A choral celebrationCopy Dog Editorial Enterprises CC
Classical Notes by William Charlton-Perkins: While South Africans forge ahead in the Gold League stakes in London, next week offers music-lovers in Durban and surrounds a golden opportunity to celebrate the recent triumphs of one of our most illustrious musical institutions.
Fresh from wowing audiences recently at the United Nations in New York City, and going on to win two Gold Medals and Championship status in Folklore at the World Choir Games in Ohio, KZN’s internationally acclaimed Kearsney College Choir will appear live in concert in the Durban City Hall on Tuesday at the invitation of the Mayor of Durban, Cllr James Nxumalo.
The choir will perform an exciting programme of their widely admired, eclectic repertoire, under the baton of Bernard Kruger, Music Director of Kearsney College, who led these young singers to triumph in the United States at the biannual international event, where they were voted Crowd Favourites after competing against 352 choirs from 61 nations at this year’s Choir Games (the choral equivalent of the Olympic Games).
“My motto at Kearsney College is: ‘It's manly to make music’. It is very hard to convince most people that they are about to see a performance by a group of young men who juggle rugby, hockey, cricket and soccer practice with choir rehearsals and homework,” says Kruger.
“These boys are as 'rough and tumble' as they get, and, like most boys of this age group, would sacrifice anything for a bit of attention from a girl. Being in the choir – contrary to what most other boys believe – is actually a magnet for girls, and the choir boys had plenty opportunities in the USA to maximize on this aspect, since girls outnumber boys four to one in the choral world. In every movement, nuance and gesture on stage, we endeavour to emphasize the 'macho-ism' of the boys, and great care is taken in the planning of a repertoire to give the boys enough opportunity to exhibit their male qualities.”
“Part of the success of this group internationally is their clean-cut appearance, which differs greatly from the long hair, piercings, tattoos and overall 'sloppiness' of adolescents from elsewhere in the world. The Kearsney College Choir makes an impact even when not in uniform, and audiences cannot get enough of the boys' discipline and manners. It is, however, when the boys are happy and in a celebratory mood that they attract the most attention. Singing, accompanied by dancing, anywhere, anytime and with such enthusiasm that cars were seen stopping along the road to take pictures of the boys, are a normal occurrence.”
“The World Choir Games is truly a magnanimous competition. Apart from the size and sheer greatness of the event, and forgetting the unbelievably high standards of international choirs in the Champions Competition, the experience of meeting likeminded individuals from all over the world, sharing the power of music and spreading a message of peace and tolerance, permeates through everything that happens during the two-week Festival.”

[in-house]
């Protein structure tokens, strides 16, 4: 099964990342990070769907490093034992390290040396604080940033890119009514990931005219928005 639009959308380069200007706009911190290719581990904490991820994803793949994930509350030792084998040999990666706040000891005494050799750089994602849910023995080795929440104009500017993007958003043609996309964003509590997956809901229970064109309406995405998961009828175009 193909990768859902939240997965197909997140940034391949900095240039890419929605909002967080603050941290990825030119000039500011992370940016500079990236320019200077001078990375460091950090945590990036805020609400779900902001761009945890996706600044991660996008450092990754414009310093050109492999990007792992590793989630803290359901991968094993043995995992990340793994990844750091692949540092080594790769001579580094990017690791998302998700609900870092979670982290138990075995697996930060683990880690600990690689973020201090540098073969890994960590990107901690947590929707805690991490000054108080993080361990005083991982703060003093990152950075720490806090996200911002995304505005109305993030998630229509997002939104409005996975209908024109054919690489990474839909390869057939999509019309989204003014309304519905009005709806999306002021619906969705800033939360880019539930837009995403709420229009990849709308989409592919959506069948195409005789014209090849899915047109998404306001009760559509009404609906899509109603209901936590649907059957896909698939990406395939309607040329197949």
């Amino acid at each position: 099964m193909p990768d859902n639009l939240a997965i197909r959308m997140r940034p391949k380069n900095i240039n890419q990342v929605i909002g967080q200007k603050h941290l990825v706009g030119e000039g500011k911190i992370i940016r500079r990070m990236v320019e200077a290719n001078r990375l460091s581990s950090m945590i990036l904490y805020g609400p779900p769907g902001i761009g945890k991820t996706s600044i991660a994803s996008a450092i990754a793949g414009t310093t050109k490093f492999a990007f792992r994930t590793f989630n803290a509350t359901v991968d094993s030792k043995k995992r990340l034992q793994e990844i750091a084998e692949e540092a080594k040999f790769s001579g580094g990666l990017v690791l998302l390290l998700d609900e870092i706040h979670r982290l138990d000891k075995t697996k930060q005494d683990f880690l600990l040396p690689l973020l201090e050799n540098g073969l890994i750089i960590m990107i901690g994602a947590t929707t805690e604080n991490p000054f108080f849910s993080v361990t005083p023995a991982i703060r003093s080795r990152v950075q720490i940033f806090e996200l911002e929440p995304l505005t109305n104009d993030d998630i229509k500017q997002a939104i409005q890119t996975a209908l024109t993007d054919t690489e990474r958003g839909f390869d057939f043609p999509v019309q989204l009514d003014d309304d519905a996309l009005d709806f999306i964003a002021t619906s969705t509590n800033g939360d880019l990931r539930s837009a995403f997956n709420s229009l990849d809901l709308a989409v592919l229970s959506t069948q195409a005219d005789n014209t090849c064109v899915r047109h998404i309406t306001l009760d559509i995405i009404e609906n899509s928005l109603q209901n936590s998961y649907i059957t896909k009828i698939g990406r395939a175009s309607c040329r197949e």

“It is humbling to stand on a stage when a sold-out audience of 3400 people (Cincinnati Music Hall, Champions' Concert, 14 July) spontaneously jump out of their seats in unison, midway through your performance to applaud a 30-second gumboot dancing sequence. The boys feed off adoration and ovation and it is as if they transcend into even greater realms of synchronization and musical excellence when an audience returns the favour by making noise themselves.”
“The tension of an awards ceremony is unlike anything I have ever experienced before. The competition winners are announced by way of elimination from the lowest achievers upwards in each category. When only two or three choirs remain unannounced and you know there is a chance of you being eliminated next (so close and yet so far) – with all the hard work, hours of rehearsal, sacrifices, injuries, and stress that could be in vain in an instant, this is when you begin to question whether you did enough, whether you should have done it differently, or whether it was all worth it. Seeing the boys’ total immersion into the moment and their collective anguish in anticipation of the result is quite stressful on the conductor who is directly responsible for their fate.”
“Fortunately for us we were blessed with success and it is marvellous to share this success with as many people as possible now that we are back. I hope to see the people of Durban flock to the City Hall to share in the magic of these boys. They touched many hearts in the USA and emails are flowing in at a constant pace to congratulate and thank the boys for the impressions they left on people from around the globe.”
“We will be singing Shosholoza together with the choir of the JG Zuma Secondary School in KwaMashu at the concert on Tuesday night. They were winners of the 2011 Vodacom Choir Competition at King Shaka Internatioal Airport. We have invited them to watch the concert and sing the one song with us on stage, as we are trying to build ties with this exceptional group from KwaMashu and they will be performing a set at our Upbeat Festival as well later in August*.
Ticket prices are R80, R100, R120 & R150, with discounts for pensioners, students and group bookings. Call Computicket on 0861 915 8000 or book online at www.computicket.com.
* After their City Hall performance, the Kearsney College Choir will participate in the Upbeat Festival at Kearsney College, an eclectic three-day programme of music, comedy, dance and art. They will give two supper theatre performances on 16 and 17 August and a concert with guest choirs on 18 August. Booking is through Computicket.
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